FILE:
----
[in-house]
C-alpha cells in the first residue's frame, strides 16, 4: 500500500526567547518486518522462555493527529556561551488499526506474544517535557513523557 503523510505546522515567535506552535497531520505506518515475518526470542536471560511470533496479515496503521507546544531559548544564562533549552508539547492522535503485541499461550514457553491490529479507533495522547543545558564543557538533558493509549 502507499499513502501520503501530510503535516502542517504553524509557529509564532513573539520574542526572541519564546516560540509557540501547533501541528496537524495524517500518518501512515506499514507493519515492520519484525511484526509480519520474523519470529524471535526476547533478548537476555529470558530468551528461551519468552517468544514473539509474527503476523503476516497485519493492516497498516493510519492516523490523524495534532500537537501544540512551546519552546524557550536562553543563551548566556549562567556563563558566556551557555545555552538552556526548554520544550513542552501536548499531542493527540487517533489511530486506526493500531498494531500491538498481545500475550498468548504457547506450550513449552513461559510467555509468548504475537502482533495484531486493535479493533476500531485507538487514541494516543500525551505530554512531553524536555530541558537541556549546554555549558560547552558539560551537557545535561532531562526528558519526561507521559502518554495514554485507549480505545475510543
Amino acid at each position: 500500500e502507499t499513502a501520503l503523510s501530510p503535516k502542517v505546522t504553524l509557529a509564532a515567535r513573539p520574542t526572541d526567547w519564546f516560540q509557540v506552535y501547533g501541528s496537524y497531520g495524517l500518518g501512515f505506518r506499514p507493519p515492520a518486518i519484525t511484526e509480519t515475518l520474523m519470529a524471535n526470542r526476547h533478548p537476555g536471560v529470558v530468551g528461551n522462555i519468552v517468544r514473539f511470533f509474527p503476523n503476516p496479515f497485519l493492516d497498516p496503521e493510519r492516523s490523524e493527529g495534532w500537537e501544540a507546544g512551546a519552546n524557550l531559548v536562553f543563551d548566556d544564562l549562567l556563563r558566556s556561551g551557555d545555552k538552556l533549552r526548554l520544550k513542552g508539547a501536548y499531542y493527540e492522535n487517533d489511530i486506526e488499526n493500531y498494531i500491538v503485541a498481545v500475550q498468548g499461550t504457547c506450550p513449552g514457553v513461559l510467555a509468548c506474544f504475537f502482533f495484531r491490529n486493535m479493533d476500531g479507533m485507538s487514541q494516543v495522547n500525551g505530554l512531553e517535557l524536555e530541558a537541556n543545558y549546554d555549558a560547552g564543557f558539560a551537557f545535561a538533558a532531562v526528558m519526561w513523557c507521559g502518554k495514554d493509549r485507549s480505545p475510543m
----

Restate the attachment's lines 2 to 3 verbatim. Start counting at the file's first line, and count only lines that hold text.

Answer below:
C-alpha cells in the first residue's frame, strides 16, 4: 500500500526567547518486518522462555493527529556561551488499526506474544517535557513523557 503523510505546522515567535506552535497531520505506518515475518526470542536471560511470533496479515496503521507546544531559548544564562533549552508539547492522535503485541499461550514457553491490529479507533495522547543545558564543557538533558493509549 502507499499513502501520503501530510503535516502542517504553524509557529509564532513573539520574542526572541519564546516560540509557540501547533501541528496537524495524517500518518501512515506499514507493519515492520519484525511484526509480519520474523519470529524471535526476547533478548537476555529470558530468551528461551519468552517468544514473539509474527503476523503476516497485519493492516497498516493510519492516523490523524495534532500537537501544540512551546519552546524557550536562553543563551548566556549562567556563563558566556551557555545555552538552556526548554520544550513542552501536548499531542493527540487517533489511530486506526493500531498494531500491538498481545500475550498468548504457547506450550513449552513461559510467555509468548504475537502482533495484531486493535479493533476500531485507538487514541494516543500525551505530554512531553524536555530541558537541556549546554555549558560547552558539560551537557545535561532531562526528558519526561507521559502518554495514554485507549480505545475510543
Amino acid at each position: 500500500e502507499t499513502a501520503l503523510s501530510p503535516k502542517v505546522t504553524l509557529a509564532a515567535r513573539p520574542t526572541d526567547w519564546f516560540q509557540v506552535y501547533g501541528s496537524y497531520g495524517l500518518g501512515f505506518r506499514p507493519p515492520a518486518i519484525t511484526e509480519t515475518l520474523m519470529a524471535n526470542r526476547h533478548p537476555g536471560v529470558v530468551g528461551n522462555i519468552v517468544r514473539f511470533f509474527p503476523n503476516p496479515f497485519l493492516d497498516p496503521e493510519r492516523s490523524e493527529g495534532w500537537e501544540a507546544g512551546a519552546n524557550l531559548v536562553f543563551d548566556d544564562l549562567l556563563r558566556s556561551g551557555d545555552k538552556l533549552r526548554l520544550k513542552g508539547a501536548y499531542y493527540e492522535n487517533d489511530i486506526e488499526n493500531y498494531i500491538v503485541a498481545v500475550q498468548g499461550t504457547c506450550p513449552g514457553v513461559l510467555a509468548c506474544f504475537f502482533f495484531r491490529n486493535m479493533d476500531g479507533m485507538s487514541q494516543v495522547n500525551g505530554l512531553e517535557l524536555e530541558a537541556n543545558y549546554d555549558a560547552g564543557f558539560a551537557f545535561a538533558a532531562v526528558m519526561w513523557c507521559g502518554k495514554d493509549r485507549s480505545p475510543m